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Survey examining youth experience of gun violence underscores need for action

On Feb. 8, 2016, my 75-year-old mother and her friend were killed while reading the morning paper and drinking coffee – two elderly women shot point blank for their credit cards.

My mother was visiting a friend who had recently lost her husband when the perpetrators broke into the house. She was killed with a gun purchased online without a background check. This will never be easy for me. What happened that morning in my mother’s sleepy retirement community will never make sense.

But what also makes no sense is that our country continues to suffer from mass shootings and daily gun violence. Every day in the U.S., at least 120 people are shot and killed, and more than 200 are shot and wounded, one analysis found. Countless other people experience the collective trauma of gun violence – lives taken, and lives forever changed. And it’s not a matter of someone being in “the wrong place at the wrong time.” Your child’s school is not “the wrong place at the wrong time.” Neither is someone’s place of worship or home.

It’s clear there’s a deadly problem in this country.

Last year, the Southern Poverty Law Center partnered with its allies to produce the U.S. Youth Attitudes on Guns Report, which found that four out of five youth agree that the level of gun violence in the U.S. is a problem. And for good reason: Guns are the leading cause of death for children, teens and young adults in the United States. Unsurprisingly, the report found that 51% of youth surveyed reported being worried about a shooting happening at their school or a school near them. Such fears are tragically well-founded, as youth surveyed know, on average, at least one person who has been injured or killed by a gun.

This month, the SPLC and its partners released the second part of this project. Unlike the first report, which featured statistics from the youth surveyed, this report provided qualitative findings, a look at how young people are experiencing the gun issue in this country as documented through focus group interviews. The latest report – a partnership with Everytown for Gun Safety Support Fund and the Polarization & Extremism Research & Innovation Lab (PERIL) at American University – is our youth speaking to us, and they need to be heard.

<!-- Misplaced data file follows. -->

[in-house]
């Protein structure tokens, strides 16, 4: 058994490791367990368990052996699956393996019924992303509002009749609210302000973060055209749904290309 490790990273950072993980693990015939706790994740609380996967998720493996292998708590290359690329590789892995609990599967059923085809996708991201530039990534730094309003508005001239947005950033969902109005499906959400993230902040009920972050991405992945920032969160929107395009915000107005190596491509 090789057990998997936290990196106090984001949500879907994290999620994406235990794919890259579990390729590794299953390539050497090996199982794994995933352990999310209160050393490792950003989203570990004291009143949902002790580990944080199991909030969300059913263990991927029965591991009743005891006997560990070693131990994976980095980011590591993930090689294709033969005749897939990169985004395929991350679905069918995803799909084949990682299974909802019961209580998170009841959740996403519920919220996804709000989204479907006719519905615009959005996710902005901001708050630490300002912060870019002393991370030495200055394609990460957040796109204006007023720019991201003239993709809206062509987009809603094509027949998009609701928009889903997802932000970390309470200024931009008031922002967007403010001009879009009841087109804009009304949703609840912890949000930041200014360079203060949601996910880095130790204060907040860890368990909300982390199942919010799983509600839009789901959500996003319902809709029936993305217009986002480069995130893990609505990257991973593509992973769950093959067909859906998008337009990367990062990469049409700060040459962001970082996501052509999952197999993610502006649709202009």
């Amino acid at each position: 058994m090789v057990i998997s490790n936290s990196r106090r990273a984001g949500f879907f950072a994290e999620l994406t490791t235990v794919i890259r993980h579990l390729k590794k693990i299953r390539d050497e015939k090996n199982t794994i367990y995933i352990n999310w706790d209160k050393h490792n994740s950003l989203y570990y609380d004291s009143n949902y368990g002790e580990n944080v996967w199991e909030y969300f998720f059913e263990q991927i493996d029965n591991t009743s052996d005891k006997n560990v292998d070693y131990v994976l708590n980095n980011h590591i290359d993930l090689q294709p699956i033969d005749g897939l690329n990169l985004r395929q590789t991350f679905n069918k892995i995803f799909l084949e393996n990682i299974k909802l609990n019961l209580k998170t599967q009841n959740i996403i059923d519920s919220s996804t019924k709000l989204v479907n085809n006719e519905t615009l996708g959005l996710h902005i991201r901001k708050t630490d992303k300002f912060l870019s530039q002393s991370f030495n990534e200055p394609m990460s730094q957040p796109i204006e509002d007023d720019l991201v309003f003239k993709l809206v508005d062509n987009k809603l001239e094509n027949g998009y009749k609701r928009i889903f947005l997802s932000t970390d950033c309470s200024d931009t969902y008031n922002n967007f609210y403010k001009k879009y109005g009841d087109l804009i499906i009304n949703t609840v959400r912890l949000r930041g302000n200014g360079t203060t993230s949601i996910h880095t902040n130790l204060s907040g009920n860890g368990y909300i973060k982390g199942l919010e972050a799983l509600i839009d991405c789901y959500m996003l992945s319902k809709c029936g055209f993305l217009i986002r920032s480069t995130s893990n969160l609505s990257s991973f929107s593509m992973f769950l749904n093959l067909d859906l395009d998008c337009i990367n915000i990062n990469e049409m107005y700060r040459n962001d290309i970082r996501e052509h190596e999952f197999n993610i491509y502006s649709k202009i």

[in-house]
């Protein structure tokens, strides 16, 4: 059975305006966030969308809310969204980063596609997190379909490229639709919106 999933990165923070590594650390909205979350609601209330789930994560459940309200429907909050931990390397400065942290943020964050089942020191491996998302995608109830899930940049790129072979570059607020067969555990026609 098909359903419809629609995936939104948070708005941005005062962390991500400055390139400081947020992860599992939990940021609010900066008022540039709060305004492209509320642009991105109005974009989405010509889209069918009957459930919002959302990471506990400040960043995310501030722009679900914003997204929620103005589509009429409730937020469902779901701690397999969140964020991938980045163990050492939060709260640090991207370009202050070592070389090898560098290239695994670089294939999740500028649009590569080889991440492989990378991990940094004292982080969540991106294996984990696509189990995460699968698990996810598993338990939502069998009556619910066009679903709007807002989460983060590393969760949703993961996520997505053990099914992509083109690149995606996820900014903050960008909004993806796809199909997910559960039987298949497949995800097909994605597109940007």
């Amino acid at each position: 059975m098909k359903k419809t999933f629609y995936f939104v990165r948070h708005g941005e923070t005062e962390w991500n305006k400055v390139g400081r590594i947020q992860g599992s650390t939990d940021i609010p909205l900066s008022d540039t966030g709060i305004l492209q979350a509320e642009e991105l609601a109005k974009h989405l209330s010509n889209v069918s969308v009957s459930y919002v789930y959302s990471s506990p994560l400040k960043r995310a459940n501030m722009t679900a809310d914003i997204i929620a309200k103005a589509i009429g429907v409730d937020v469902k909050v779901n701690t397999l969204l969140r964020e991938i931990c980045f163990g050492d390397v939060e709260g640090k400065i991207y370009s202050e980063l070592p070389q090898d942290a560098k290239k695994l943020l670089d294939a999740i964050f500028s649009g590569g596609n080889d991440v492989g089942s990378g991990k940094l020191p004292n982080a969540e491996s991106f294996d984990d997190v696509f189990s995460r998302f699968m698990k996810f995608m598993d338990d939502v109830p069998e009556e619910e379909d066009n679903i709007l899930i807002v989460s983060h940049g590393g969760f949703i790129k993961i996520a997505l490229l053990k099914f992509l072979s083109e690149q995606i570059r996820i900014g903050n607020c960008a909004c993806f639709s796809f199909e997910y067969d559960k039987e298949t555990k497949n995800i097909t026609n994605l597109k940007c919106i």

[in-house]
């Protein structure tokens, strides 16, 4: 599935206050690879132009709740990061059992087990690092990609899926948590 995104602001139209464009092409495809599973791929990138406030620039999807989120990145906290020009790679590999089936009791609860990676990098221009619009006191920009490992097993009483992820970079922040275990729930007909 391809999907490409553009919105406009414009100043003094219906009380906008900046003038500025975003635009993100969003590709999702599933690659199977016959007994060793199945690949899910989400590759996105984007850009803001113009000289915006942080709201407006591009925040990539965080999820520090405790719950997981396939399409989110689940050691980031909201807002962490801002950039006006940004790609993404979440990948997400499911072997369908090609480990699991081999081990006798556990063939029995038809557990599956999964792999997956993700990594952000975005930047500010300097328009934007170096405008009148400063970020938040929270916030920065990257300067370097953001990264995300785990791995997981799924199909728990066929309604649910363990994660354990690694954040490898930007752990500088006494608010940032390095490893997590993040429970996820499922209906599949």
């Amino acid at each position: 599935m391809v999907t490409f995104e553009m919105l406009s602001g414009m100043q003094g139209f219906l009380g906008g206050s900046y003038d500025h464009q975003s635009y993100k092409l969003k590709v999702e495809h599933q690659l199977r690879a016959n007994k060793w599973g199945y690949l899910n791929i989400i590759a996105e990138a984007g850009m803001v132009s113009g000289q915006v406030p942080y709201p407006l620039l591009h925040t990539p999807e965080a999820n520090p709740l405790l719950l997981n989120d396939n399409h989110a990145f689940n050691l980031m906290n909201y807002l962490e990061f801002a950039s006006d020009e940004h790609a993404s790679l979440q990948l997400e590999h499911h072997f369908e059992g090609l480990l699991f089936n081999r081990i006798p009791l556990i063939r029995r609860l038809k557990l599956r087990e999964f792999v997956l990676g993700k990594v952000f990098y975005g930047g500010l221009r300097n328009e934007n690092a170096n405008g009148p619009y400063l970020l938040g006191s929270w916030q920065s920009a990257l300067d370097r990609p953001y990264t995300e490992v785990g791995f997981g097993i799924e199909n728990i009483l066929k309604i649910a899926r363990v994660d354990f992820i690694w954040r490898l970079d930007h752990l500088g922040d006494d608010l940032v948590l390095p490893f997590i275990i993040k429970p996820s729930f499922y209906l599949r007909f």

Overall, the report’s findings illustrate a “looming presence of guns – in both a physical and psychological sense – in the lives of young Americans.” Consider this finding: “Rumination and hypervigilance about a mass shooting happening at work, school or in their neighborhood were common symptoms found in our sample, as were detachment and numbness.”

Recognizing that numbness is key.

That’s because adults become numb, too. And that numbness becomes inaction, which we cannot afford. These types of reports reinforce what we hold true: Success depends on our commitment to counter the hate, violence and rhetoric used to exploit our fears. And there is reason for hope. Seventy percent of Americans in a 2022 poll said they prioritize laws reducing gun violence over gun rights laws.

That’s despite the pervasive lie from far-right activists and politicians that we are safer with guns.

We can reduce gun violence. Great movements have at their core strongly connected grassroots members. I keep my hope rooted in the fact that I am a powerful participant and witness to the transformation in society and that there are actions every person can take with their family, community, schools and political leaders. 

This is what drives me every day when I get up. It’s why I shared my tragedy with the U.S. Senate Judiciary Committee in 2021 when it examined gun violence.

It may seem at times that the gun violence prevention movement is not making a difference. However, for every life that is not lost, every person who is not shot, it makes a difference. Every gathering to raise awareness makes a difference. Every report, like this one, makes a difference. Gun violence prevention is not hopeless, and we are not helpless.

While I miss my mom every day, I move forward in the spirit of hope. We must remain steadfast in our demand for gun safety laws. And we must vote out complacency. That’s because the best way to stop a bad guy with a gun is with millions of people with a vote.

Robin Brule is the program officer for the Southern Poverty Law Center’s Vote Your Voice program. The views expressed by the author are not an official position statement of Vote Your Voice.

Photo at top: “Gun violence prevention is not hopeless, and we are not helpless,” says Robin Brule, the program officer for the SPLC’s Vote Your Voice program. (Credit: Malcolm Jackson)